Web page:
Nyquist plot of frequency response

`nyquist(sys)`

nyquist(sys,w)

nyquist(sys1,sys2,...,sysN)

nyquist(sys1,sys2,...,sysN,w)

nyquist(sys1,'PlotStyle1',...,sysN,'PlotStyleN')

[re,im,w] = nyquist(sys)

[re,im]
= nyquist(sys,w)

[re,im,w,sdre,sdim] = nyquist(sys)

`nyquist`

creates a Nyquist
plot of the frequency response of a dynamic
system model. When invoked without left-hand arguments, `nyquist`

produces
a Nyquist plot on the screen. Nyquist plots are used to analyze system
properties including gain margin, phase margin, and stability.

`nyquist(sys)`

creates a Nyquist
plot of a dynamic system `sys`

. This model can be
continuous or discrete, and SISO or MIMO. In the MIMO case, `nyquist`

produces
an array of Nyquist plots, each plot showing the response of one particular
I/O channel. The frequency points are chosen automatically based on
the system poles and zeros.

`nyquist(sys,w)`

explicitly
specifies the frequency range or frequency points to be used for the
plot. To focus on a particular frequency interval, set ```
w
= {wmin,wmax}
```

. To use particular frequency points, set `w`

to
the vector of desired frequencies. Use `logspace`

to
generate logarithmically spaced frequency vectors. Frequencies must
be in `rad/TimeUnit`

, where `TimeUnit`

is
the time units of the input dynamic system, specified in the `TimeUnit`

property of `sys`

.

`nyquist(sys1,sys2,...,sysN)`

or `nyquist(sys1,sys2,...,sysN,w)`

superimposes
the Nyquist plots of several LTI models on a single figure. All systems
must have the same number of inputs and outputs, but may otherwise
be a mix of continuous- and discrete-time systems. You can also specify
a distinctive color, linestyle, and/or marker for each system plot
with the syntax `nyquist(sys1,'PlotStyle1',...,sysN,'PlotStyleN')`

.

`[re,im,w] = nyquist(sys)`

and ```
[re,im]
= nyquist(sys,w)
```

return the real and imaginary parts of
the frequency response at the frequencies `w`

(in `rad/TimeUnit`

). `re`

and `im`

are
3-D arrays (see "Arguments" below for details).

`[re,im,w,sdre,sdim] = nyquist(sys)`

also
returns the standard deviations of `re`

and `im`

for
the identified system `sys`

.

The output arguments `re`

and `im`

are
3-D arrays with dimensions

$$(\text{numberofoutputs)}\times \text{(numberofinputs)}\times \text{(lengthofw)}$$

For SISO systems, the scalars `re(1,1,k)`

and `im(1,1,k)`

are
the real and imaginary parts of the response at the frequency ω* _{k}* =
w(k).

$$\begin{array}{l}\text{re}(1,1,k)=\mathrm{Re}\left(h(j{\omega}_{k})\right)\\ \text{im}(1,1,k)=\mathrm{Im}\left(h(j{w}_{k})\right)\end{array}$$

For MIMO systems with transfer function *H*(*s*), `re(:,:,k)`

and `im(:,:,k)`

give
the real and imaginary parts of *H*(*jω _{k}*)
(both arrays with as many rows as outputs and as many columns as inputs).
Thus,

$$\begin{array}{l}\text{re}\text{\hspace{0.17em}}\text{(i,}\text{\hspace{0.17em}}\text{j,}\text{\hspace{0.17em}}\text{k)}=\mathrm{Re}\left({h}_{ij}(j{\omega}_{k})\right)\\ \text{im}\text{\hspace{0.17em}}\text{(i,}\text{\hspace{0.17em}}\text{j,}\text{\hspace{0.17em}}\text{k)}=\mathrm{Im}\left({h}_{ij}(j{\omega}_{k})\right)\end{array}$$

where *h _{ij}* is the transfer
function from input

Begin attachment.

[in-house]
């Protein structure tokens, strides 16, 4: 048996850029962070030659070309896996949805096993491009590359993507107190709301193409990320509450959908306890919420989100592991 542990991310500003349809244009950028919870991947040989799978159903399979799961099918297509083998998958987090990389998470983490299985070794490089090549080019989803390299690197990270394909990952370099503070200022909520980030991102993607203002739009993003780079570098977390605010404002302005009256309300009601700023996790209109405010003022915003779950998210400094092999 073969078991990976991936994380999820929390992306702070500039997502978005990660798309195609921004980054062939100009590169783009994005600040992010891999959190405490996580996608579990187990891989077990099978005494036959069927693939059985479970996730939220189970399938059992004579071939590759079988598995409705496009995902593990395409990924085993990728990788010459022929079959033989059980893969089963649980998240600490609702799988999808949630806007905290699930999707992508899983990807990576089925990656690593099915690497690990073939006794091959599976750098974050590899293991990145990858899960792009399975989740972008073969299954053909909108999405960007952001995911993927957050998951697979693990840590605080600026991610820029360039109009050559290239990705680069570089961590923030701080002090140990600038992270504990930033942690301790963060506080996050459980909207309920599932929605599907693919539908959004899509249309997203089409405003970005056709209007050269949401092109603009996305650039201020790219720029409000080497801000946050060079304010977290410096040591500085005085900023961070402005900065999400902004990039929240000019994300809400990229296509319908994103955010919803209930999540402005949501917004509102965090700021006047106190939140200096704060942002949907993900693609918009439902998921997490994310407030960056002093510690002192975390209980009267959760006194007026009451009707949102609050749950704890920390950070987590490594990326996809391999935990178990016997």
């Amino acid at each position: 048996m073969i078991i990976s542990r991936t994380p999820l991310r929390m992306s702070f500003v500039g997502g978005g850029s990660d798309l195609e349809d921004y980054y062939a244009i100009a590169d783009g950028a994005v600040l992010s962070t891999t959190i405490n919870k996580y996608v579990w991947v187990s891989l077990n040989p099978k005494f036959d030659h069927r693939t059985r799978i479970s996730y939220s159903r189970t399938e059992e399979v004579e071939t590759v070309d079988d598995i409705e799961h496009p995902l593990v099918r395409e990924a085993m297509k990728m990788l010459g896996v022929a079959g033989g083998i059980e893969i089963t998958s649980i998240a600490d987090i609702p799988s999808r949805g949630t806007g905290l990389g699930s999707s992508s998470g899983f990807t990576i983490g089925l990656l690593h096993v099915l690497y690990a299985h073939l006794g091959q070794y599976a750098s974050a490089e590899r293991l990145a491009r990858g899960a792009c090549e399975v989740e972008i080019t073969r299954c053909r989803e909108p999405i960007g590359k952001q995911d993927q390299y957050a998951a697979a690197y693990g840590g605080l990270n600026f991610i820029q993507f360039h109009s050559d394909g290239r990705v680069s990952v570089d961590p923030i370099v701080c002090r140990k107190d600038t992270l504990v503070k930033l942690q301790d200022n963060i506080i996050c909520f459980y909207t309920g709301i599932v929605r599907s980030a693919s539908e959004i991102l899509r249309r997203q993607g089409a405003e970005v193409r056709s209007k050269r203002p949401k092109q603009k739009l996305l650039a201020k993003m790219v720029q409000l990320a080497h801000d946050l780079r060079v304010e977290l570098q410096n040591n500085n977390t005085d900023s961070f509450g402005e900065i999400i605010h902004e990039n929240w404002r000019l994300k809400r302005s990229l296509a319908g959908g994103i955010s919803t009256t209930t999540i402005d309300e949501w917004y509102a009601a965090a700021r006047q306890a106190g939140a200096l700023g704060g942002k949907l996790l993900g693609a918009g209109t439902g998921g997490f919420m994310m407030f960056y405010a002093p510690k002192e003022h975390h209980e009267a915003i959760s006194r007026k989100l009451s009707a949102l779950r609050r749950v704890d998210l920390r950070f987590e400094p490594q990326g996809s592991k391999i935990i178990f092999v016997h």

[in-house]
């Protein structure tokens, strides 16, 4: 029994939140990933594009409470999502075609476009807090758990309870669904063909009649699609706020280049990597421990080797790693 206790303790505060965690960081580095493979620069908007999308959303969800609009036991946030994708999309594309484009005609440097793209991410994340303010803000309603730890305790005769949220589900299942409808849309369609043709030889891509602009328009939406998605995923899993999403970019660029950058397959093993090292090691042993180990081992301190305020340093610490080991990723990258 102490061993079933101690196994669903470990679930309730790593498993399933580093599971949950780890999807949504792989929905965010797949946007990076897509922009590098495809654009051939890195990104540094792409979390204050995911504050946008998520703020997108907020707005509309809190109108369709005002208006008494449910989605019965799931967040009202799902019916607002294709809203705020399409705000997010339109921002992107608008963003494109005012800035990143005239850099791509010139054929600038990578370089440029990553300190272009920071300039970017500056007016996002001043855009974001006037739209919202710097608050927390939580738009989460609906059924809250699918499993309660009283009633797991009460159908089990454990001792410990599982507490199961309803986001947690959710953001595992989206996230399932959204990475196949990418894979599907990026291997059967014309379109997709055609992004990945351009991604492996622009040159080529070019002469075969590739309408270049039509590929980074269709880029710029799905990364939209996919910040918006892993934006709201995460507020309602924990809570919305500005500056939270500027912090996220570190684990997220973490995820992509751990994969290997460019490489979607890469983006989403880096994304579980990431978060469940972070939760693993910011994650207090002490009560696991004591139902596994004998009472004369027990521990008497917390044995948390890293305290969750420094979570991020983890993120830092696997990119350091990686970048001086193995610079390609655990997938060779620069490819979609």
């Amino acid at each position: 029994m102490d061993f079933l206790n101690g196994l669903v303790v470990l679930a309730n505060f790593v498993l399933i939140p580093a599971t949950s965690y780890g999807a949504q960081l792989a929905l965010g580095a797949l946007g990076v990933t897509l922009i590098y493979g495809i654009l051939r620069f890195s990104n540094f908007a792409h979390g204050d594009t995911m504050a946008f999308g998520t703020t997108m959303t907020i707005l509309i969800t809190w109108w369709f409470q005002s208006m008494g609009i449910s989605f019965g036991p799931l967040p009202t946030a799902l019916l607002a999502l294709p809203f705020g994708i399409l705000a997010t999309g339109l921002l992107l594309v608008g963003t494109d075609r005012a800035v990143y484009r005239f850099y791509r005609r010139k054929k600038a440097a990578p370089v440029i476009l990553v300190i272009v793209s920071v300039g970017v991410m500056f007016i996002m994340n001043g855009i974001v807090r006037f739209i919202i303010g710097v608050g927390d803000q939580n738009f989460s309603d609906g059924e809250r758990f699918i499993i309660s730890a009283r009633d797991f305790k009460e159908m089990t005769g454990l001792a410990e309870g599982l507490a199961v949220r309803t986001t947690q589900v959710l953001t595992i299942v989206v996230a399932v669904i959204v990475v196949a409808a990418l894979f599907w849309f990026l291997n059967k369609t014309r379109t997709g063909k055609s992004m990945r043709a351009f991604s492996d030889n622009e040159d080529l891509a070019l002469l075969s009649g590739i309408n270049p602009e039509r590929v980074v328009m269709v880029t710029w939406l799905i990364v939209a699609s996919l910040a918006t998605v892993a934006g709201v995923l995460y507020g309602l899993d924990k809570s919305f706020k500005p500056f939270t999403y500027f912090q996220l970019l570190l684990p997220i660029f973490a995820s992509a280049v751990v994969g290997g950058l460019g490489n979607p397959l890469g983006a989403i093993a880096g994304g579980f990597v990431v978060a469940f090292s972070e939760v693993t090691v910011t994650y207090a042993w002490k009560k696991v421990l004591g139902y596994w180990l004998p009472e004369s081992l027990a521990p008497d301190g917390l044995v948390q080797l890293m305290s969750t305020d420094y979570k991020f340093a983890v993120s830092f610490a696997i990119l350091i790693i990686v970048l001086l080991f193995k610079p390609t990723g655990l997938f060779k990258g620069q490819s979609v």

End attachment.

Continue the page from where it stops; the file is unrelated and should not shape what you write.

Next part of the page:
Plot the Nyquist response of the system

$$H(s)=\frac{2{s}^{2}+5s+1}{{s}^{2}+2s+3}$$

H = tf([2 5 1],[1 2 3]); nyquist(H)

The nyquist function has support for M-circles, which are the contours of the constant closed-loop magnitude. M-circles are defined as the locus of complex numbers where

$$T(j\omega )=\left|\frac{G(j\omega )}{1+G(j\omega )}\right|$$

is a constant value. In this equation, ω is the frequency
in radians/TimeUnit, where `TimeUnit`

is the system
time units, and *G* is the collection of complex
numbers that satisfy the constant magnitude requirement.

To activate the grid, select **Grid** from
the right-click menu or type

grid

at the MATLAB^{®} prompt. This figure shows the M circles for
transfer function *H*.

You have two zoom options available from the right-click menu that apply specifically to Nyquist plots:

**Tight**—Clips unbounded branches of the Nyquist plot, but still includes the critical point (-1, 0)**On (-1,0)**— Zooms around the critical point (-1,0)

Also, click anywhere on the curve to activate data markers that display the real and imaginary values at a given frequency. This figure shows the nyquist plot with a data marker.

Compute the standard deviations of the real and imaginary parts of the frequency response of an identified model. Use this data to create a 3σ plot of the response uncertainty.

Load estimation data `z2`

.

load iddata2 z2;

Identify a transfer function model using the data.

sys_p = tfest(z2,2);

Obtain the standard deviations for the real and imaginary parts of the frequency response for a set of 512 frequencies, `w`

.

w = linspace(-10*pi,10*pi,512); [re,im,wout,sdre,sdim] = nyquist(sys_p,w);

Here `re`

and `im`

are the real and imaginary parts of the frequency response, and `sdre`

and `sdim`

are their standard deviations, respectively. The frequencies in `wout`

are the same as the frequencies you specified in `w`

.

Create a Nyquist plot showing the response and its 3σ uncertainty.

re = squeeze(re); im = squeeze(im); sdre = squeeze(sdre); sdim = squeeze(sdim); plot(re,im,'b',re+3*sdre,im+3*sdim,'k:',re-3*sdre,im-3*sdim,'k:') xlabel('Real Axis'); ylabel('Imaginary Axis');

You can change the properties of your plot, for example the units. For information on the ways to change properties of your plots, see Ways to Customize Plots.

See `bode`

.